Landmark decision will determine if the telecommunications conglomerate can interfere with the Internet access it sells to wholesale customers.
The Canadian Radio-television and Telecommunications Commission (CRTC), the independent agency responsible for regulating Canada’s broadcasting and telecommunications systems, is scheduled to finally rule on the twice delayed case of Bell Canada, a major Canadian telecommunications company and ISP, who’s been accused of violating the country’s Telecommunications Act by throttling the connection speeds of BitTorrent users after already selling the Internet access wholesale to third parties.
These customers are represented by the Canadian Association of Internet Providers (CAIP) whose main mission is to "foster the growth of a healthy and competitive Internet service industry in Canada." It was CAIP who lodged the complaint with the CRTC back on April 4th of this year.
"In addition to the foregoing direct losses, Bell’s manipulation of GAS traffic is making it difficult if not impossible for independent ISPs to properly manage the services that they provide to their end-user customers," it reads. "In addition, due to Bell’s restrictions on the flow of Internet traffic belonging to independent ISPs, the volume of traffic that independent ISPs are able to deliver to Internet backbone providers has been dramatically reduced. Consequently, they are contractually bound to pay for transit capacity that they are not actually able to use."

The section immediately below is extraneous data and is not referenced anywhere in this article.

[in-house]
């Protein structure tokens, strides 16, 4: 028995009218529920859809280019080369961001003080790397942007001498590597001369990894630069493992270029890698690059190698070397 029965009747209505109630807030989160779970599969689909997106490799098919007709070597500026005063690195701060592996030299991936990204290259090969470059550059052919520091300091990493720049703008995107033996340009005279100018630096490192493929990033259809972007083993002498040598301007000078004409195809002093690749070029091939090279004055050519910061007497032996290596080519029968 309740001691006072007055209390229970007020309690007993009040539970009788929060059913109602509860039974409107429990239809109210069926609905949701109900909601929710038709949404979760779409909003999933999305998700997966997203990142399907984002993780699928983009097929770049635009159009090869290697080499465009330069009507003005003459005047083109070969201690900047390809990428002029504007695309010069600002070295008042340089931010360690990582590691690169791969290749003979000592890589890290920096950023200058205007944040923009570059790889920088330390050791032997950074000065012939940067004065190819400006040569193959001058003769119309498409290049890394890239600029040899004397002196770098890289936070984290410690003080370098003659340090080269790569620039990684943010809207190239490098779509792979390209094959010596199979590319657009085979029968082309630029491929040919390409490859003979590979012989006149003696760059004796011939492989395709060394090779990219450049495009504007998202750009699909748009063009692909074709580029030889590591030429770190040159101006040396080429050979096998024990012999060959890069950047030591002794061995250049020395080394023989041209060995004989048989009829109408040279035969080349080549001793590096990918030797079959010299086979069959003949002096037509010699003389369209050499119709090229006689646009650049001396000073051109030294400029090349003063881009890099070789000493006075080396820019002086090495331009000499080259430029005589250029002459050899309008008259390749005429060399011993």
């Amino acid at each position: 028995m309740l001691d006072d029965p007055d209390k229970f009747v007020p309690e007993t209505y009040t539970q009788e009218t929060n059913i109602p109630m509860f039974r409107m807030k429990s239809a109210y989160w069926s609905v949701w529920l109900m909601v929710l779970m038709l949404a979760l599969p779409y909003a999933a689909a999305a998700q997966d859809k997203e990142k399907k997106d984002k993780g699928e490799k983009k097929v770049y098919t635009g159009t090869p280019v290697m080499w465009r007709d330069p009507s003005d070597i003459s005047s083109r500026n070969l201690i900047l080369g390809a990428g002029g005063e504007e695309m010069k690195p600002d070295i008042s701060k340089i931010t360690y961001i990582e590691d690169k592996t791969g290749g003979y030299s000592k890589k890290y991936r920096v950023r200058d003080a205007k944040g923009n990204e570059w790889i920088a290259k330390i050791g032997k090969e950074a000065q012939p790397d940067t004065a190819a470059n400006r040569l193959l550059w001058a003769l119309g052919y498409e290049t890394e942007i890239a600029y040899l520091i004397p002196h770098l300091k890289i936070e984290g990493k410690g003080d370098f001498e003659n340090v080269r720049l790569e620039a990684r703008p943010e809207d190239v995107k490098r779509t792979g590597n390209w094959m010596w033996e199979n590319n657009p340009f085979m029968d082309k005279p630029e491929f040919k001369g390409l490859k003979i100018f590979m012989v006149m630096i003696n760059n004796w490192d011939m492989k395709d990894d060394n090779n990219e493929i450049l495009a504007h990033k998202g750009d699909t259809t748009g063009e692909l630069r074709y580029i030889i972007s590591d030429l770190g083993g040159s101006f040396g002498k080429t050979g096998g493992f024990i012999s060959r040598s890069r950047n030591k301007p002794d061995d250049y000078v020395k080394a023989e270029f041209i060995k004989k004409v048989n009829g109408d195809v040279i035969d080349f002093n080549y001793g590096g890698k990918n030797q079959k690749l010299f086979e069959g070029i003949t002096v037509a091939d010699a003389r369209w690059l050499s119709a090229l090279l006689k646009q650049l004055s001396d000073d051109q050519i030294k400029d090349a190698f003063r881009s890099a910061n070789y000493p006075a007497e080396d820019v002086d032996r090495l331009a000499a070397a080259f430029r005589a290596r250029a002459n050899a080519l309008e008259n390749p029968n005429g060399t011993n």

In other words, how can you sell somebody a product and then actively interfere with its character and performance?
Bell has claimed that BitTorrent throttling is necessary in order to address network congestion caused by a minority of users, but some have argued that it does so in order to level the playing field with the ISP it owns, Sympatico, who already throttles BitTorrent connections. Bell doesn’t want a competitor offering better service.
If the CRTC rules against Bell it would mean that CAIP members could sell an unthrottled Internet connection and and give them a huge competitive advantage over Sympatico "high-speed Internet" and other ISPs that throttle BitTorrent.
"We’re bracing for a worst-case scenario, as Bell has a lot to lose if this doesn’t go their way," said Rocky Gaudrault, chief executive of TekSavvy, a CAIP member. "I would suspect, win or lose, something should be done, going forward, to consider Bell’s conflict of interest in dealing as a carrier and a retail internet provider. There are some pretty major issues that need attention going forward, so regardless of the upcoming ruling, this might set things in motion to finally force change."